Donald Trump’s Heir Apparent Ron DeSantis Suffers Frustrating Loss in Florida Court Over Social Media Censorship
Former President Donald Trump is inarguably one of the most popular Republican candidates in modern times. Heading into 2024, he
Former President Donald Trump is inarguably one of the most popular Republican candidates in modern times. Heading into 2024, he was considered to be a shoe-in for the presidential nomination as the Republican candidate for the past few years.
However, one rising star in the Republican party is considered to be a strong challenger to the former candidate darling: Florida Governor Ron DeSantis. The Southern Republican has been racking up win after win for conservative values in the Sunshine State, including taking on the titan of Disney.
Some believe his recent victories paint him as the heir apparent to Donald Trump and may set him up for a neck-in-neck battle for the nomination in 2024, but a recent court loss has people talking. Here's what you need to know about DeSantis's social media battle and where he stands with Trump.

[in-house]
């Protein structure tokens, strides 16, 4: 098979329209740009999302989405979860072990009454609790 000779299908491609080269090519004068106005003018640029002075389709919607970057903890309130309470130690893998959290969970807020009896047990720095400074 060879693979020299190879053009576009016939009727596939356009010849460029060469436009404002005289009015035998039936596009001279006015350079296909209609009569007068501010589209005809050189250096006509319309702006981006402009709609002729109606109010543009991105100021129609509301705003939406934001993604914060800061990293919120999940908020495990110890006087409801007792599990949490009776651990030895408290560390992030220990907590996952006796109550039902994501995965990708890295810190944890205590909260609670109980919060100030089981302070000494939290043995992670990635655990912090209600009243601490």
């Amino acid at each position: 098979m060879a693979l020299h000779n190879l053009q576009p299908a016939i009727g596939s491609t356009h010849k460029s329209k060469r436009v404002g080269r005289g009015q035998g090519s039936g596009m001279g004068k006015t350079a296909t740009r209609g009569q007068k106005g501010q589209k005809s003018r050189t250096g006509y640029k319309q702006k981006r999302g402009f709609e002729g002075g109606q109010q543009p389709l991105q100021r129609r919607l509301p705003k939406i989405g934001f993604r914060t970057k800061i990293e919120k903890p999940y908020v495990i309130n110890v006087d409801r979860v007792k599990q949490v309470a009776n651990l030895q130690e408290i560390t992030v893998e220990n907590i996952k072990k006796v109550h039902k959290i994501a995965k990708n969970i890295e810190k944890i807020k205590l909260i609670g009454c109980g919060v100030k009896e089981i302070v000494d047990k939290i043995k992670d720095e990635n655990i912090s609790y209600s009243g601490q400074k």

A Loss in Court Over Social Media
DeSantis in Florida has been winning big for conservative values over the past four years. Not only did he manage to block any attempts at long-term mask or vaccine mandates during the pandemic, but he's made it harder for transgender youth to receive affirming care and even campaigned in support of a now-codified education bill nicknamed the "Don't Say Gay" bill which dictates what teachers can and can not say in the classroom about same-sex relationships.